Laurie Hogan, the first New Zealander to hold a weightlifting world record, remembered, ‘Our equipment was pathetic – a few fixed barbells at Len Wilson’s Physical Culture Centre; a few mild steel bars, with collars screwed on; the weights were some pieces of boiler plate, with centre holes … We had no headquarters for training, so we would gather each Sunday morning at Jack Elliot’s garage and spend most of the morning playing around with all kinds of lifts.’1
In the 19th and early 20th centuries weightlifting was generally carried out as part of fairground strongman displays or strength competitions at sports meetings. Weightlifting featured in the exercise regimes promoted by the physical culture movement of the early 1900s. Physical culture advocates also organised weightlifting competitions.
Weightlifting was part of the 1896 and 1904 Olympic Games, and since 1920 has been included in the summer Olympics. It became an organised sport in New Zealand in the 1930s, the decade when provincial weightlifting organisations were established.
The New Zealand Amateur Weightlifters Association was set up in 1935, along with an annual national championship. Jack Elliot of Auckland, known as the father of New Zealand weightlifting, was one of the key organisers. Weightlifters competed in provincial championships with the winners going to the national championships.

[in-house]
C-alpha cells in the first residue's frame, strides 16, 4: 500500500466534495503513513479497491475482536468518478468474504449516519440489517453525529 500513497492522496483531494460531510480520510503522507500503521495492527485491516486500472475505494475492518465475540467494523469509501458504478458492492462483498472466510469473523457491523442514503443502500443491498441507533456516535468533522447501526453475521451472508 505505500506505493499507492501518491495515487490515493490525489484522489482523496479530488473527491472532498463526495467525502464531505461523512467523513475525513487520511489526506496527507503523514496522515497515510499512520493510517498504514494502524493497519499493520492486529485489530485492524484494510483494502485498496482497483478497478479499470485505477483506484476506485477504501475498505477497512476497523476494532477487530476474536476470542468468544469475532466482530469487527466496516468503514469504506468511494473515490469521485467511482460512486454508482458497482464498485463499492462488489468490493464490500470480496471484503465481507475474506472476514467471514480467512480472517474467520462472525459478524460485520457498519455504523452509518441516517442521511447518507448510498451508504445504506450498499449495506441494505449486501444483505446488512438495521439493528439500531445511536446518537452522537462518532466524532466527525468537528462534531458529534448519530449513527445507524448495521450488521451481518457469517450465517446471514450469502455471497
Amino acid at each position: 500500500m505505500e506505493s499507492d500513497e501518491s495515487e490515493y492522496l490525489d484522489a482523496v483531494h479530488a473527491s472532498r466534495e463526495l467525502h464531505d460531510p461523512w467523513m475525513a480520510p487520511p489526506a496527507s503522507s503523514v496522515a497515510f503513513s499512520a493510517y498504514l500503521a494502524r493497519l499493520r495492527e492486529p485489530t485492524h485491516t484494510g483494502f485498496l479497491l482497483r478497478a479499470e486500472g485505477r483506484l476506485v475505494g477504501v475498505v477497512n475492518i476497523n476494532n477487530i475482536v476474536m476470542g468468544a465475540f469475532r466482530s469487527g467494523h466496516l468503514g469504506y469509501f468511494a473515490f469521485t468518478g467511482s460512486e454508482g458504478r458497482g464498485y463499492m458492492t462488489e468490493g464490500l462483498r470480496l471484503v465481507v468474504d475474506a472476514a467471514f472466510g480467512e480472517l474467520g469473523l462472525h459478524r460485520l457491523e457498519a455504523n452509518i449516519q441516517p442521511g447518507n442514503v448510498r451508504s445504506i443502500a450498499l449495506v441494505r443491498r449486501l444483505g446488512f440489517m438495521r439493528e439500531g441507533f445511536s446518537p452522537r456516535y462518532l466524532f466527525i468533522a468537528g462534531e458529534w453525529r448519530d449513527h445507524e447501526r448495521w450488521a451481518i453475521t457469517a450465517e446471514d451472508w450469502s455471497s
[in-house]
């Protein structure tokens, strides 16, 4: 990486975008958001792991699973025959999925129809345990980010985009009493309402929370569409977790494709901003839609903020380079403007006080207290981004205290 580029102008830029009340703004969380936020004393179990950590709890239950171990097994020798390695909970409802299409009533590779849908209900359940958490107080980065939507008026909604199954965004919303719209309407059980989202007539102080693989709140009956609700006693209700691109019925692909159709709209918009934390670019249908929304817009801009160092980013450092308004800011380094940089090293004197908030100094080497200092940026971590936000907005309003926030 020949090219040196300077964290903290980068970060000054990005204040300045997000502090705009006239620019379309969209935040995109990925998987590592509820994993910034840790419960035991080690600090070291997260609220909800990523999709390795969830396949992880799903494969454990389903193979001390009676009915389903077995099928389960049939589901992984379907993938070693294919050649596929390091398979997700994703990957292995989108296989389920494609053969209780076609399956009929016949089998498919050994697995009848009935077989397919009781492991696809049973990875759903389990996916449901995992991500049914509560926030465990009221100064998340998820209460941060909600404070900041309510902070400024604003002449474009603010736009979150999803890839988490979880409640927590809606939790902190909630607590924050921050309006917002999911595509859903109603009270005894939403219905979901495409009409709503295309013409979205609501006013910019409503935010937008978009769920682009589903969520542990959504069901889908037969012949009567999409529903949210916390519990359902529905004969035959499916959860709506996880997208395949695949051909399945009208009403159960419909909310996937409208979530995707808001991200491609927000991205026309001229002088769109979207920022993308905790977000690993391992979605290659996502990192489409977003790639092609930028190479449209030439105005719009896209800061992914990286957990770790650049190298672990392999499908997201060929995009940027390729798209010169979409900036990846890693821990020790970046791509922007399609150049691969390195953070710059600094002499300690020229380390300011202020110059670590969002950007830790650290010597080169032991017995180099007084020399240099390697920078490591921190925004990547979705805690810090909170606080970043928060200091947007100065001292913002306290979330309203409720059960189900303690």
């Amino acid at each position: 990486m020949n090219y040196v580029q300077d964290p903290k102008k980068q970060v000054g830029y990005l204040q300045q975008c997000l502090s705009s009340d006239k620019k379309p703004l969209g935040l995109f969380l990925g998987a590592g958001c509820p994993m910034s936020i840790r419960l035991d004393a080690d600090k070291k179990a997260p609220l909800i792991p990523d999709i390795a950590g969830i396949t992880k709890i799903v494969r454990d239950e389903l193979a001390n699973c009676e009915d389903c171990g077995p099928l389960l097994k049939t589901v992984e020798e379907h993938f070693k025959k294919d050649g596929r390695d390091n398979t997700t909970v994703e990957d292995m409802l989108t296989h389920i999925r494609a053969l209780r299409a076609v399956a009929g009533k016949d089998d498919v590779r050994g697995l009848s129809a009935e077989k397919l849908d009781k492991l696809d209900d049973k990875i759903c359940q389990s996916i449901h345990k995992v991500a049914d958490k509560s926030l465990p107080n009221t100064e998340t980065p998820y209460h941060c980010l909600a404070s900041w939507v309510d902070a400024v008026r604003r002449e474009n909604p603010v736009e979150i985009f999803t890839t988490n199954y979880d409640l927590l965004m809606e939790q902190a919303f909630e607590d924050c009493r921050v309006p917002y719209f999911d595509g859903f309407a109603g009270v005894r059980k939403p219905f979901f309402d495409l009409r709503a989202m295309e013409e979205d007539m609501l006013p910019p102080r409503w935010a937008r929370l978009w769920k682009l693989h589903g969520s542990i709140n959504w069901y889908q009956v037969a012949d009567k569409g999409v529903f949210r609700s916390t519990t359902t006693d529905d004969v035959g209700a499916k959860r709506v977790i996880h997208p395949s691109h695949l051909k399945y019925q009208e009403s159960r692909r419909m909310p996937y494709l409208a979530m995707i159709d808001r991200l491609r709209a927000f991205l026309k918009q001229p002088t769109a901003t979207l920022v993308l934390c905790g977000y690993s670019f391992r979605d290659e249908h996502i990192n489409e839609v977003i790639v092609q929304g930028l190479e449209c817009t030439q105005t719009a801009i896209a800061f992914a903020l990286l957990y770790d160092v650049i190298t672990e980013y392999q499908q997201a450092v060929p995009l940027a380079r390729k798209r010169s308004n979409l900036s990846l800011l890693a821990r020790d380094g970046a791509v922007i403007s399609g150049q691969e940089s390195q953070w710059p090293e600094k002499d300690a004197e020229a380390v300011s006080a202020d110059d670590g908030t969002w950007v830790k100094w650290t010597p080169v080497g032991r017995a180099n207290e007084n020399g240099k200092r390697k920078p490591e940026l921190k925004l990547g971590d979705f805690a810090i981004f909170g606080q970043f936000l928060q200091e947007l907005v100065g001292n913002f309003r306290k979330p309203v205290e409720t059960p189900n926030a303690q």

Superheavyweight Graham May’s gold medal-winning performance at the 1974 Christchurch Commonwealth Games produced some great television. Perhaps the most spectacular scene was his first attempt at a clean and jerk lift of 187.5 kilograms. May got the bar over his head but wobbled forward and fell on his face. He released the bar, which rolled off the platform towards the first row of the crowd. Fortunately the spectators, including Princess Anne, escaped unharmed.